While we talk about "PostGIS" like it's one thing, it's actually the collection of a number of specialized geospatial libraries, along with a bunch of code of its own.
- PostGIS provides core functionality
- bindings to PostgreSQL, the types and indexes
- format reading and writing
- basic algorithms like distance and area
- performance tricks like caching
- simple geometry manipulations (add a point, dump rings, etc)
- algorithms that don't exist in the other libraries
- Proj provides coordinate system transformations
- GDAL provides raster algorithms and format supports
- GEOS provides computational geometry algorithms
- geometry relationships, like "intersects", "touches" and "relate"
- geometry operations, like "intersection", "union"
- basic algorithms, like "triangulate"
The algorithms in GEOS are actually a port to C++ of algorithms in the JTS Java library. The ecosystem of projects that depend on GEOS or JTS or one of the other language ports of GEOS is very large.
Over the past 12 months, the geospatial team at Crunchy Data has invested heavily in JTS/GEOS development, overhauling the overlay engine that backs the Intersection, Union, Difference and SymDifference functions in all the projects that depend on the library.
The new overlay engine, "Overlay NG", promises to be more reliable, and hopefully also faster for most common cases.
One use of overlay code is chopping large objects up, to find the places they have in common. This query summarizes climate zones (bec) by watershed (wsa).
SELECT Sum(ST_Area(ST_Intersection(b.geom, w.geom))) AS area_zone, w.wsd_id, b.zone FROM bec b JOIN wsa w ON ST_Intersects(b.geom, w.geom) WHERE w.nwwtrshdcd like '128-835500-%' GROUP BY 2, 3
The new implementation for this query runs about 2 times faster than the original. Even better, when run on a larger area with more data, the original implementation fails, it's not possible to get a result out. The new implementation completes.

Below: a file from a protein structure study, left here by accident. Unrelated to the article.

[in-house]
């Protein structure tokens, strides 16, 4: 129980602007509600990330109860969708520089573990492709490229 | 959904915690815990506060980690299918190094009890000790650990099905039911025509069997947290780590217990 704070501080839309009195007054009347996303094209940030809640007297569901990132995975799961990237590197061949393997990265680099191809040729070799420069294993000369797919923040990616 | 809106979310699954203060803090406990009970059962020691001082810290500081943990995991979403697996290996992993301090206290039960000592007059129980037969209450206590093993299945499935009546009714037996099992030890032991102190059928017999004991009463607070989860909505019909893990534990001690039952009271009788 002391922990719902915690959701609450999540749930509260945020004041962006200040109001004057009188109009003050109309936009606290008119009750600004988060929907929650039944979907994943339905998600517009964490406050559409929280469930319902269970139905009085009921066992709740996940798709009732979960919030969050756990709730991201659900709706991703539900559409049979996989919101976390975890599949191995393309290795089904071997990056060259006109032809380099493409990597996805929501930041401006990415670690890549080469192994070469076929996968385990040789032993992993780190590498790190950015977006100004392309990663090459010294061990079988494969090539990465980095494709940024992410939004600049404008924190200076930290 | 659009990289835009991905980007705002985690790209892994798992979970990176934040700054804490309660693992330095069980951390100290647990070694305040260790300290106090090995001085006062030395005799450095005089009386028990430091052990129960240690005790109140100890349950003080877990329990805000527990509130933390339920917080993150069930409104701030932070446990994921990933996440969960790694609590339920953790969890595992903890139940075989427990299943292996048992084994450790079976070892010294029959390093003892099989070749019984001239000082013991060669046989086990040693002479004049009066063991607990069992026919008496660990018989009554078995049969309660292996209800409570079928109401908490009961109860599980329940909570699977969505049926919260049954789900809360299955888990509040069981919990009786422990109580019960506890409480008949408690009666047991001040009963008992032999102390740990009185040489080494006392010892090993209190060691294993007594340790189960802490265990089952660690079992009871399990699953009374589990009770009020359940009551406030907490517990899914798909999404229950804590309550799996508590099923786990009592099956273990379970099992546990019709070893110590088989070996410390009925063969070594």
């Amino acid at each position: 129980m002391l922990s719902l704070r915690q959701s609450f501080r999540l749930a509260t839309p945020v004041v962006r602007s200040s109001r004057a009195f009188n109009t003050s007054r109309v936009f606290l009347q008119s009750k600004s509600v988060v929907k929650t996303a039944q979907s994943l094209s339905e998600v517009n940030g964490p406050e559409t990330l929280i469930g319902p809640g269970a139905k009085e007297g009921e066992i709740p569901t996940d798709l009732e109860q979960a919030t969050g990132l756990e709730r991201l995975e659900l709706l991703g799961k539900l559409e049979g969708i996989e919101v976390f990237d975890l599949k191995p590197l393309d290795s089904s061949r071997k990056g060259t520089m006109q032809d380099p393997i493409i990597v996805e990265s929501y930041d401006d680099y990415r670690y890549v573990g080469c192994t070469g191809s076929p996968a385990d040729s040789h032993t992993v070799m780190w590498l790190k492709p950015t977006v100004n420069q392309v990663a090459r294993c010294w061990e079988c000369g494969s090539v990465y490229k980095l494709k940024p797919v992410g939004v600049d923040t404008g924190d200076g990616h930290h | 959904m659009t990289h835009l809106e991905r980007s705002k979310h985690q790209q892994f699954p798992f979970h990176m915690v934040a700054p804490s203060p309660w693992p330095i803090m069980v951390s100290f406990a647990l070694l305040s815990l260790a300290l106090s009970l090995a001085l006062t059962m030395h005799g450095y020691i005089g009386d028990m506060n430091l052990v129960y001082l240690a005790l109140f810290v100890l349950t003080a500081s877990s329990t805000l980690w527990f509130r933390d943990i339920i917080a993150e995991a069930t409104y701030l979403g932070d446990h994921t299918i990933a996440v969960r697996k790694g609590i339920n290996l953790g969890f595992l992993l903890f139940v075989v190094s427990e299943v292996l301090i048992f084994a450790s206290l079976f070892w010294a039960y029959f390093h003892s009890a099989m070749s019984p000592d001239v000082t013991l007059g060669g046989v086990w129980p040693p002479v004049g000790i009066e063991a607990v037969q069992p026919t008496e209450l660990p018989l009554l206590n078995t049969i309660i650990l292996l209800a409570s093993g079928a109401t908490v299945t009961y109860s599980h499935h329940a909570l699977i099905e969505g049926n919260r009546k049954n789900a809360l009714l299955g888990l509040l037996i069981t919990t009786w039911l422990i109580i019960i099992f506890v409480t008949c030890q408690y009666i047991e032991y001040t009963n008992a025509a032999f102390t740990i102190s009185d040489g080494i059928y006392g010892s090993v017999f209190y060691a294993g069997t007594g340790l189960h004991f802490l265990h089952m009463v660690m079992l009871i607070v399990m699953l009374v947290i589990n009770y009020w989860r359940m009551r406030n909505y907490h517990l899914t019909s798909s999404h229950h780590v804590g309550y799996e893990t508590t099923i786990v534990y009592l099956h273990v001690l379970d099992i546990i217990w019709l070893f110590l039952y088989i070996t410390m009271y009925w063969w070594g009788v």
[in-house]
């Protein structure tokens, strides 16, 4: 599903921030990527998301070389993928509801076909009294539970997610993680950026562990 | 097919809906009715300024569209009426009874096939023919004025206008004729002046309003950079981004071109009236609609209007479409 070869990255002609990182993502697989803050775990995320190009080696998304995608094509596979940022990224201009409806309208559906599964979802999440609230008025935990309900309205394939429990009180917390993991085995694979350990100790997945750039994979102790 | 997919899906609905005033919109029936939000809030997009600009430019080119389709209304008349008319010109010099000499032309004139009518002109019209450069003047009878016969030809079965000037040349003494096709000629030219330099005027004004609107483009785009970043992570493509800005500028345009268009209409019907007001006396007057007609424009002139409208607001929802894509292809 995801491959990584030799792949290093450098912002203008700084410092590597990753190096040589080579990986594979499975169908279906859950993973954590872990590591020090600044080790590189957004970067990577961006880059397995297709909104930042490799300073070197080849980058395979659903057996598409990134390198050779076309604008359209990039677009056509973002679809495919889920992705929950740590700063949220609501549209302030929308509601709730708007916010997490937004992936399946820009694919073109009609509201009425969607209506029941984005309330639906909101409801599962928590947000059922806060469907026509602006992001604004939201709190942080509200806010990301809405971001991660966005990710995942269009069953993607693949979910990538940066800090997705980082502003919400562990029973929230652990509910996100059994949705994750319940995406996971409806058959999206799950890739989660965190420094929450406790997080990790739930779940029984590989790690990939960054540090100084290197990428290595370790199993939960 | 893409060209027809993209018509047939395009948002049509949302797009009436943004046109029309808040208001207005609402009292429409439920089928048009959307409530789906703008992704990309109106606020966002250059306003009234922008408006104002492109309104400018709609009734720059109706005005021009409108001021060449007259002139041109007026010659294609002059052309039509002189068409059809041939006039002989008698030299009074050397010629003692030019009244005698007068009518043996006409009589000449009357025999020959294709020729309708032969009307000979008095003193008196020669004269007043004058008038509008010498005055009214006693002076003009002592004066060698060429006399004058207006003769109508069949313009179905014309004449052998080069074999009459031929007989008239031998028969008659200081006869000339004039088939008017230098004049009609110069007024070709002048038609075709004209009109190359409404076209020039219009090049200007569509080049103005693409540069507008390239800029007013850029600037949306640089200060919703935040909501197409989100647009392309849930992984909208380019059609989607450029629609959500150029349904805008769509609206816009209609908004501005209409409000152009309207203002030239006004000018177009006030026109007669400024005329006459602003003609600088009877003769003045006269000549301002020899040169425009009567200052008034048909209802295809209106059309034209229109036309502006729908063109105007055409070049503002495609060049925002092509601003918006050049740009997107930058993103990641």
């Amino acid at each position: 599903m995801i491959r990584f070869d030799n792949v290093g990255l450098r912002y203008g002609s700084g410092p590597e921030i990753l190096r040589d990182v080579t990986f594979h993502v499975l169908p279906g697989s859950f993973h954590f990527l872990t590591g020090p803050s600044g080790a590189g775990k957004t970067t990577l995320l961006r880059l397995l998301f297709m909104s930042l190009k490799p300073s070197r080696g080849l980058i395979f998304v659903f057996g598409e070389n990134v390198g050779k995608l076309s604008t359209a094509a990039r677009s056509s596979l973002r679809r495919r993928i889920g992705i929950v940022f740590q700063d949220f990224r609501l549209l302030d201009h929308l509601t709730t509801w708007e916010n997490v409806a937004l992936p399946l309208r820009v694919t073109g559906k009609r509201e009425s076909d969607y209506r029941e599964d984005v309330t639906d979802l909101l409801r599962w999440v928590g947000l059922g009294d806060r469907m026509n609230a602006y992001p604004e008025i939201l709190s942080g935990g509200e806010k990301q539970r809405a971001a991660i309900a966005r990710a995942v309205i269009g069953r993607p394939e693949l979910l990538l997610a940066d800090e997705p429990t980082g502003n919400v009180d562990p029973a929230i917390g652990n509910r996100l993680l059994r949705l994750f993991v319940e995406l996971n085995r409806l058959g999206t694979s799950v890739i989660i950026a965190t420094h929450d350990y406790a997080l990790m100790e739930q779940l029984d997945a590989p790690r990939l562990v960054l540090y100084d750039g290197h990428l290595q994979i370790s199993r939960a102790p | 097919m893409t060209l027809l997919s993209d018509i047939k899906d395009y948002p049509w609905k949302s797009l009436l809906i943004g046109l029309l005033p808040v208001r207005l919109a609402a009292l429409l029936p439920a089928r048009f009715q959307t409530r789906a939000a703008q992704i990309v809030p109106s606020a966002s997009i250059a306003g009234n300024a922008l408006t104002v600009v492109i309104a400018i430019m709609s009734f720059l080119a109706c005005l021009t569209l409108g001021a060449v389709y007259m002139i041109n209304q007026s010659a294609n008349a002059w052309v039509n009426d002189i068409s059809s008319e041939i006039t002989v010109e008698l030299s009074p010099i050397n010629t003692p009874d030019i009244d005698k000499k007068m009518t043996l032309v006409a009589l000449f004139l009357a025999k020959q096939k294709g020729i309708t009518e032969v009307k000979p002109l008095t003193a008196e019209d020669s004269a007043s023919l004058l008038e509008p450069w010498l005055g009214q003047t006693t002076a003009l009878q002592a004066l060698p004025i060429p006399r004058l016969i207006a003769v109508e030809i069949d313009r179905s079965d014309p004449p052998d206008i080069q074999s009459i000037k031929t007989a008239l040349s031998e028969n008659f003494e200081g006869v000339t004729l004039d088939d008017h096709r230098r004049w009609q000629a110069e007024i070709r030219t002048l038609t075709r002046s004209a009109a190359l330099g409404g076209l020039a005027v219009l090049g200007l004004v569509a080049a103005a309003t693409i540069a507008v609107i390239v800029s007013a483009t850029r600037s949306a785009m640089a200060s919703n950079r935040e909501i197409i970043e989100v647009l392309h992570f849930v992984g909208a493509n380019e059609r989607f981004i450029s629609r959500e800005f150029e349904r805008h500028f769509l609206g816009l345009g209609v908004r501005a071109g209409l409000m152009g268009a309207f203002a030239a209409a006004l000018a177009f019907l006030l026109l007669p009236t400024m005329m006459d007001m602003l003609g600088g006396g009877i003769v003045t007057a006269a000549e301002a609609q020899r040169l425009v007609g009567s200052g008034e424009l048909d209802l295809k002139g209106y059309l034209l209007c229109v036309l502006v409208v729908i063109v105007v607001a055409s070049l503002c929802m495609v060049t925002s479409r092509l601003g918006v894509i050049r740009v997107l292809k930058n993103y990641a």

Another common use of overlay code is melting together areas that share an attribute. This query takes (almost) every watershed on Vancouver Island and melts them together.
SELECT ST_Union(geom) FROM wsa WHERE nwwtrshdcd like '920-%' OR nwwtrshdcd like '930-%'
At the start, there are 1384 watershed polygons.
At the end there is just one.
The new implementation takes about 50% longer currently, but it is more robust and less likely to fail than the original.
Fixed Precision Overlay
The way Overlay NG ensures robust results, is by falling back to more and more reliable noding approaches. "Noding" refers to how new vertices are introduced into geometries during the overlay process.
- Initially a naive "floating point" noding is used, that just uses double precision coordinates. This works most of the time, but occasionally fails when noding "almost parallel" edges.
- On failure, a "snapping" noding is used, which nudges nearby edges and nodes together within a tolerance. That works most of the time, but occasionally fails.
- Finally, a "fixed precision" routine nudges all of the coordinates in both geometries into a fixed space, where edge collapses can be handled deterministically. This is the lowest performance approach, but it very very rarely occurs.
Sometimes, end users actually prefer to have their geometry forced into a fixed precision grid, and for overlay to use a fixed precision. For those users, with PostGIS 3.1 and GEOS 3.9 there are some new parameters in the intersection/union/difference functions.
- ST_Intersection(geometry geomA, geometry geomB,float8 gridSize)
- ST_Union(geometry geomA, geometry geomB, float8 gridSize)
- ST_Difference(geometry geomA, geometry geomB, float8 gridSize)
The new "gridSize" parameter determines the size of the grid to snap to when generating new outputs. This can be used both to generate new geometries, and also to precision reduce existing geometries, just by unioning a geometry with an empty geometry.
As always, there are a few random algorithmic treats in each new GEOS release. For 3.9, there is the "inscribed circle", which finds the large circle that can be fit inside a polygon (or any other boundary).
In addition to making a nice picture, the inscribed circle functions as a measure of the "wideness" of a polygon, so it can be used for things like analyzing river polygons to determine the widest point.
December 8, 2020 •More by this author